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Don’t let the bullies win

12 Nov

On Tuesday, as Americans went to vote, I sat in a coffee shop with a friend and our four children. It is an amazing space where children roam freely while parents sit and drink coffee.

As my friend and I chatted, a man (and he was a tall man) pointed at a young boy and shouted, “Whose child is this?” A granny responded and he loudly told us all about how this boy had hit his much-smaller toddler. He said that if it happened again, he would take discipline matters into his own hands and “give the boy a hiding”.

We sat there stunned.

Not content with his tirade, this tall man then went up to the much-smaller boy (who was no older than four years old), and repeated himself. This time standing over the boy, pointing at him and letting him know who was boss. “I will give you a hiding if you ever hit my daughter again”. 

And he stormed off, out of the coffee shop, leaving us all wide-eyed. And outraged. 

I must confess though that, despite feeling utterly indignant at the public bullying of a small child by a much-taller man, I did not say or do anything to intervene. The truth is that I was so shocked that I had no words. But that is not an excuse. I could have done or said something. And I didn’t.

The next morning, I woke up to the news that Donald Trump would be the 45th President of the United States. I hungrily consumed social media, attempting to absorb this extraordinary news. 

A man with no political experience. 

A man who has never held public office. 

A man who called Mexicans “rapists”, boasted of his sexual conquests, demeaned the military, started the Birther movement, set up and bankrupted several businesses, promised to build a wall to keep Mexicans out and vowed to deport all (criminal) immigrants.

A man who fibbed his way through the election campaign.

This man was the President-Elect.

Again, I was stunned. Indignant. 

Outraged.

But this time, I was not lost for words. 

I ranted on Facebook, overcoming my usual fear-of-confrontation. Unable to contain my disbelief, I was particularly incensed at suggestions that aligned Trump-as-President with “God’s will”.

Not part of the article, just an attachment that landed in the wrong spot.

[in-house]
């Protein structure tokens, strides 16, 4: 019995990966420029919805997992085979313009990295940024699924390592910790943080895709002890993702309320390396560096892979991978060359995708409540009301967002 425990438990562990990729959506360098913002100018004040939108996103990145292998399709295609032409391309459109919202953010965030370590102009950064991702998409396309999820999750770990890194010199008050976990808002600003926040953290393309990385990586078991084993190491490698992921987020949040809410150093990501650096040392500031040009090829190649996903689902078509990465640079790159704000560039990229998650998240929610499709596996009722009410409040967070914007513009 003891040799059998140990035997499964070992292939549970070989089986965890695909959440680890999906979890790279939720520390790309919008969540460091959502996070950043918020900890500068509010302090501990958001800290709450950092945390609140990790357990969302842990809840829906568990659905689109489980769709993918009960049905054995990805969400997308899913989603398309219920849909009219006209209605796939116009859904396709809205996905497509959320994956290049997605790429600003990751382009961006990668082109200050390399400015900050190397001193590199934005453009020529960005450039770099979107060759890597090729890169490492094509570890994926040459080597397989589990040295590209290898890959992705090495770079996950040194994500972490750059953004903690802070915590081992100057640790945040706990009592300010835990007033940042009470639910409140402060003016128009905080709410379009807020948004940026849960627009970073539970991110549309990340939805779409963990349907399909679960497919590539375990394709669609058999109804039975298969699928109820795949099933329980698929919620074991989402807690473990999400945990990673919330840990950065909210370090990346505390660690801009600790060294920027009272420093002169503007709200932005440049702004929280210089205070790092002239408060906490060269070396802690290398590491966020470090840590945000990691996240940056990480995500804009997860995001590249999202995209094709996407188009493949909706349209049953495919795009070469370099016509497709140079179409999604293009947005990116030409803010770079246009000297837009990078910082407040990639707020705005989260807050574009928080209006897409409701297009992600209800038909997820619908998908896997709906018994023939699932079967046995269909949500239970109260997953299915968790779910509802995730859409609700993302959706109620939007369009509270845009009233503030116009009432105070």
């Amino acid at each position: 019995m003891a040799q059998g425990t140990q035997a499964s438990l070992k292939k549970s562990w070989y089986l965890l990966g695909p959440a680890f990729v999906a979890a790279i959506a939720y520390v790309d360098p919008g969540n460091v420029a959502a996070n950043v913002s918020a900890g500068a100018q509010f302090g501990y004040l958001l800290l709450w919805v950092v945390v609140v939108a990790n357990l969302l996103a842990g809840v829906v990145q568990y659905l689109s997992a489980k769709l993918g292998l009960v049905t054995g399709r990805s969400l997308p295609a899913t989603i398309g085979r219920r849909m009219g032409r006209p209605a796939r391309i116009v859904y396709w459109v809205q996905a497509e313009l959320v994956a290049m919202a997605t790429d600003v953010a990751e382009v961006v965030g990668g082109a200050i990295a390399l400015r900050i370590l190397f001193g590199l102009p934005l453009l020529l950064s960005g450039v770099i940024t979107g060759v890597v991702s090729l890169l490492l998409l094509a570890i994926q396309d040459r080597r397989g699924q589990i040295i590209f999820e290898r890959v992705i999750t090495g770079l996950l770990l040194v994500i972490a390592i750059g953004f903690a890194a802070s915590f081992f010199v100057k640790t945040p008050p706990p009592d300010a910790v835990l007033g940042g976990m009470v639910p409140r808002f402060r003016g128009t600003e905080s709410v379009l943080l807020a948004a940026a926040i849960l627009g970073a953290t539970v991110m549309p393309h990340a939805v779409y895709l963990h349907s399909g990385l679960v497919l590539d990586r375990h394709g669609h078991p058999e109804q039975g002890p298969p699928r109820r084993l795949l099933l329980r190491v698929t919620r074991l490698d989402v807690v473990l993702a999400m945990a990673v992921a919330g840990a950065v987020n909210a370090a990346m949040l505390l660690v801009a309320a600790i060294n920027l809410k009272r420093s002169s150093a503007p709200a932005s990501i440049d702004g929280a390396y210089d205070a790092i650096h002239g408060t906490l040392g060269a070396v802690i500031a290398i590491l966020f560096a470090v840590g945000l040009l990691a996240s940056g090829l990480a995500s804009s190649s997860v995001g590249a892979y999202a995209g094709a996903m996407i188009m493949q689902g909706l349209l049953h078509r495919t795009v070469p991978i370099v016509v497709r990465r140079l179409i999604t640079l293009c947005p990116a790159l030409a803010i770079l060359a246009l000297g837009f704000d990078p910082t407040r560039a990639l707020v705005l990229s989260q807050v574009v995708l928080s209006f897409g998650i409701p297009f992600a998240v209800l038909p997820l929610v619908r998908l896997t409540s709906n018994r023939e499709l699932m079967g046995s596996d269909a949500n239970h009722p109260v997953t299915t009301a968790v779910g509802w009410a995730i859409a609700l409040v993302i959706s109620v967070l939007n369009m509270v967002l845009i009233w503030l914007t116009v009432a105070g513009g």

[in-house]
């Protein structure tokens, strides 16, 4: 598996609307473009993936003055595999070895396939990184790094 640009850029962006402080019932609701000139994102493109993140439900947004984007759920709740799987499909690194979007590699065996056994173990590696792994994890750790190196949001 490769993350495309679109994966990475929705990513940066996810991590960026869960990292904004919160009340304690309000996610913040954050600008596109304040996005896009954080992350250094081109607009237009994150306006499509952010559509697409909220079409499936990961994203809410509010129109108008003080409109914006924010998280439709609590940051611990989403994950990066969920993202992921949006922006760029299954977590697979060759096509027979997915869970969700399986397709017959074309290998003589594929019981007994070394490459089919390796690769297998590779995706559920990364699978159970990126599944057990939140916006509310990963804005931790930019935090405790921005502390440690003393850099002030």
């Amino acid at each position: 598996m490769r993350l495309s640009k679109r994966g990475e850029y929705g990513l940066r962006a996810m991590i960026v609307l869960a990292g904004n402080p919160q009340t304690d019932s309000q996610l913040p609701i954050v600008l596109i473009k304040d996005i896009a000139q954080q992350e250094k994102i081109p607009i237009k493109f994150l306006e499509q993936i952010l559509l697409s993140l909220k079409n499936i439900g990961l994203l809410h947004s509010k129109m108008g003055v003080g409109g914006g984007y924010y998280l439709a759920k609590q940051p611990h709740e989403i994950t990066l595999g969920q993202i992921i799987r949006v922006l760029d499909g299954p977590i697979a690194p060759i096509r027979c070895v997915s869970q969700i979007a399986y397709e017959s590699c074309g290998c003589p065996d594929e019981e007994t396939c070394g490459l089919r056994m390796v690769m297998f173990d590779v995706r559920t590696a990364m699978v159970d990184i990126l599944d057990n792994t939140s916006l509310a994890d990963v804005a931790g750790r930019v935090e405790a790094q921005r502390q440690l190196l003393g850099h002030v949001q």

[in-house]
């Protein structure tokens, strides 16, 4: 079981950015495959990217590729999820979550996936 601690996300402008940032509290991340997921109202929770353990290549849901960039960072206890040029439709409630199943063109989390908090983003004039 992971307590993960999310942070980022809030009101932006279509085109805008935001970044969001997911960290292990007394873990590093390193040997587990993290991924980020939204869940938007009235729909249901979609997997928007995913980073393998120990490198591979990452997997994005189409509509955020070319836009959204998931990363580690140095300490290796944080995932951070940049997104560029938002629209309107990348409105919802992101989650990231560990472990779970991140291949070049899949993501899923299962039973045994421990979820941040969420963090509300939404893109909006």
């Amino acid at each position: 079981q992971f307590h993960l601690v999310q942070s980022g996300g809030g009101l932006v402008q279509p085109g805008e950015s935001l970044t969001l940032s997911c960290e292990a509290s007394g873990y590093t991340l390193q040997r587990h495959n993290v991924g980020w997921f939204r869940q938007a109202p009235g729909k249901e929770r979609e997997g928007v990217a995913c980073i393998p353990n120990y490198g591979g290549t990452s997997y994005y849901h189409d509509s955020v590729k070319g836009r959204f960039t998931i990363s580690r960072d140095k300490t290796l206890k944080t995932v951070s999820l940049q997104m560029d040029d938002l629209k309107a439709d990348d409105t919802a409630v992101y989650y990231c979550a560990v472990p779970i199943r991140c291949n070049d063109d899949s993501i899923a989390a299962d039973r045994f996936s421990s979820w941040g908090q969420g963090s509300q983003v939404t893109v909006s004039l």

I have many, many thoughts about the phenomenon of Trump-as-President (here are just a few).

Church leaders who endorsed Trump (especially those who are white and male), I have a question for you: Do  you know how many people are terrified about what Trump-as-President means for them? As you sit in your position of white, male privilege and long to “make America great again”, do you have any idea, at all, what that means for people who are different from you? The potential victims of Trump-the-Bully? 

The gay community, the immigrant community, those with sick relatives who rely on Obamacare, Muslims, Hispanics, African-Americans, women. 

Don’t tell them it’s “not that bad”, for it is. 

Take a moment to listen to those who feel vulnerable before you use your pulpit to celebrate the fulfilment of “God’s will”. 

As Van Jones said on CNN, “You have to hear the pain first, before you tell people it’s not alright to hurt”. 

Since Trump triumphed, there have been numerous reports that people of color are  being abused. Hispanic children have arrived at school to chants of “build the wall” from a group of white children. Children. At a university, a Groupme chat  added black students to chat about n****r lynching. Racist graffiti is found in universities and schools, as white people let others know who is no longer welcome in “Trump’s America”.  

This is the Trump effect. 

Potential victims include anyone who isn’t white/male/wealthy.

Anyone who isn’t like Trump.

The fear is real. The threat is real. Those (of us) who are privileged – who do not have to fear – cannot, and must not, capitulate. We must not “move on”. 

So many people are afraid. The colour of their skin, gender, faith or sexual orientation- the very essence of their identity – is being mocked and dismissed. They cannot be reassured, for the future is truly unknown.